Japanese Language School Directory

Post-3/11 measures help foreign students to return

Mayumi Koyama
Staff writer

Jiro Sato, president of the Association for the Promotion of
Japanese Language Education (APJLE)
Jiro Sato, president of the Association for the Promotion of Japanese Language Education (APJLE)

Unsurprisingly, Japanese language schools in Japan have been significantly impacted by the March 11 Great E ast Japan Earthquake, tsunami and nuclear disaster.

According to a survey of 446 Japanese language schools in Japan, as of May 24, out of 26,020 foreign students, 11,000 had temporarily left Japan and 2,069 had permanently quit the schools. O f the 11,000, 848 students had not yet determined whether they would return.

The survey was conducted by the A ssociation for the P romotion of Japanese Language E ducation (APJLE), aka Nisshinkyo, which is affiliated with the education, justice and foreign ministries. The APJLE was established in 1989 "for the purpose of improving Japanese language institutes in quality and letting foreign students study Japanese comfortably and at ease," according to the association's website.

Moreover, the survey showed that of the 13,615 foreign students who had obtained the authorization to study at Japanese language schools in Japan from the semester that started in April, 2,138 declined to enter Japan while 797 deferred their arrival to an undetermined date. Therefore, according to the survey, nearly 6,000 foreign students have given up or suspended their interest in coming to Japan to study at Japanese language schools.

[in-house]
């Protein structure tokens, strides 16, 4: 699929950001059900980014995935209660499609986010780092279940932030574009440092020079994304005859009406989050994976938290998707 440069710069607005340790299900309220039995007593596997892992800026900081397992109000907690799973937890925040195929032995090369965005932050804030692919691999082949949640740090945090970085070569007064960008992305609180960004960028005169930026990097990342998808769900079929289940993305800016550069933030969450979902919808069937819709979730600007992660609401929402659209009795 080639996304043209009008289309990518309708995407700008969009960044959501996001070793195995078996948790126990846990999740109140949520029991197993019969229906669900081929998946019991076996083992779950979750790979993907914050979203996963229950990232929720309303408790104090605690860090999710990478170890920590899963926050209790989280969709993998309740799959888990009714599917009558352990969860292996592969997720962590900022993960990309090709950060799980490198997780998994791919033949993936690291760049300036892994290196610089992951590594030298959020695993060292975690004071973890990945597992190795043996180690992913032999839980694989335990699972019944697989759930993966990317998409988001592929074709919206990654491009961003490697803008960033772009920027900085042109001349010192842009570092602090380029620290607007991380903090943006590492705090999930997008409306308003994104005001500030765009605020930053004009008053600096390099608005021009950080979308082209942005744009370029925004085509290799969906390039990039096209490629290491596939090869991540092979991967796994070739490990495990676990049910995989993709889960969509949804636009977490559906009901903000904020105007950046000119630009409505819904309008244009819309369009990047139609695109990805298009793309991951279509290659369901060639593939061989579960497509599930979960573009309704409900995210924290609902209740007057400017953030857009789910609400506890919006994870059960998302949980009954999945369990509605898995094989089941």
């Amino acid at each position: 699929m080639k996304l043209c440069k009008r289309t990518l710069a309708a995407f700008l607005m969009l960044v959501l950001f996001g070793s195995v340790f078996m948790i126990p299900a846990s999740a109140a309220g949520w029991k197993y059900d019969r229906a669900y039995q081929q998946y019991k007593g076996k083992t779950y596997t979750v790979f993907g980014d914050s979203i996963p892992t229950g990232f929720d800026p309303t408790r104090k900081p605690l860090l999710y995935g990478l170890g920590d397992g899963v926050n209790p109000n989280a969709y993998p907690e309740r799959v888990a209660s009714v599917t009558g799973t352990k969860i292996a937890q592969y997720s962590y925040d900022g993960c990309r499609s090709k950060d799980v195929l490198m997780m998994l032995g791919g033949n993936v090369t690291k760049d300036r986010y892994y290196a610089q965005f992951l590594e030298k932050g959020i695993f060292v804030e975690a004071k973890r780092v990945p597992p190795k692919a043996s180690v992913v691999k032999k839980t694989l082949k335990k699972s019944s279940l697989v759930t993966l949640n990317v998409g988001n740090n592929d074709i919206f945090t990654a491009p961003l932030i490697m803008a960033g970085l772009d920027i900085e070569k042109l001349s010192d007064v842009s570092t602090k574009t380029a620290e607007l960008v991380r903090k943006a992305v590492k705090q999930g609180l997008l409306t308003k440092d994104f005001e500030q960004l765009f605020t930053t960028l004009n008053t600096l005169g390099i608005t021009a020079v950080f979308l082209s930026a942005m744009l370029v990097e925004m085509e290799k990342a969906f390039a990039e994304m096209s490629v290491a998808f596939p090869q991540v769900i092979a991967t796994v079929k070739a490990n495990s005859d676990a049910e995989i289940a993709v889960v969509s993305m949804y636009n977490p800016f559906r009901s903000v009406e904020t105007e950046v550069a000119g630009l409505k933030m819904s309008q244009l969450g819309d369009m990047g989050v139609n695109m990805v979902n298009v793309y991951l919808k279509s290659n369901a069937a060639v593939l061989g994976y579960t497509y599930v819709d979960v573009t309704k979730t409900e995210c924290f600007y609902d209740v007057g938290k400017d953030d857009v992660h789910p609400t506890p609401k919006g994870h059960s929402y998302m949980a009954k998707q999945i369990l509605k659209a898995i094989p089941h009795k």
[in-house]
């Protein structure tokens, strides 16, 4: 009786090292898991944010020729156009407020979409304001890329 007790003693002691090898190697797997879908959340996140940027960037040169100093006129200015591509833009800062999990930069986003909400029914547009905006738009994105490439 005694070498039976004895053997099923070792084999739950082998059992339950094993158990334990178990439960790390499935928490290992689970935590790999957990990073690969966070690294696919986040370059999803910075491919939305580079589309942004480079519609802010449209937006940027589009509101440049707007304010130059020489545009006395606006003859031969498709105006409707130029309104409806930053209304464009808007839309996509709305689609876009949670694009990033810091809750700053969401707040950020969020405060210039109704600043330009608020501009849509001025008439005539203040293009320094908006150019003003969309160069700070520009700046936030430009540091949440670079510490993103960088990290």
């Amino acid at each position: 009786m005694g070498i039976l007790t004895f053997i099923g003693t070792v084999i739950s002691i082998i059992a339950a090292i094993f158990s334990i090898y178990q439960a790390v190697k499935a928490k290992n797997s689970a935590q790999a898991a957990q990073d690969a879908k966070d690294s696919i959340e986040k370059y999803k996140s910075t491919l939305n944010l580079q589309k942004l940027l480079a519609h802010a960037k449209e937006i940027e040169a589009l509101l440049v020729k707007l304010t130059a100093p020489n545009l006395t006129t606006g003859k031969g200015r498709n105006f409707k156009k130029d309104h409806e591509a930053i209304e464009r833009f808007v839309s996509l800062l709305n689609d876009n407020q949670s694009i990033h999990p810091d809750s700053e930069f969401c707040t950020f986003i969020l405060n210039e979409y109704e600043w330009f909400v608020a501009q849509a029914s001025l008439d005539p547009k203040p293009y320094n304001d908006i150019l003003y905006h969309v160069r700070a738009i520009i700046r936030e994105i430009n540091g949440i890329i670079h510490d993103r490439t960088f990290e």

A few years ago, the Japanese government enacted a plan to attract 300,000 foreign students by 2020. T o achieve this target, Japanese language schools play a crucial role. For most of those who seek higher education as well as careers in Japan, Japanese language schools are a gateway to not only learn Japanese but also Japanese culture.

"Before going to universities, most international students start at a Japanese language school to establish their language skills," said Jiro Sato, the president of the APJLE, in an interview with The Japan Times last month. "Therefore, though it is not well-noted, Japanese language schools are directly suffering from the decreasing number of students because of the disaster."

Attracting new students: The APJLE held study abroad fairs in Hanoi and Ho Chi Minh on June 18 and 19 to provide information
about studying abroad and learning Japanese in Japan.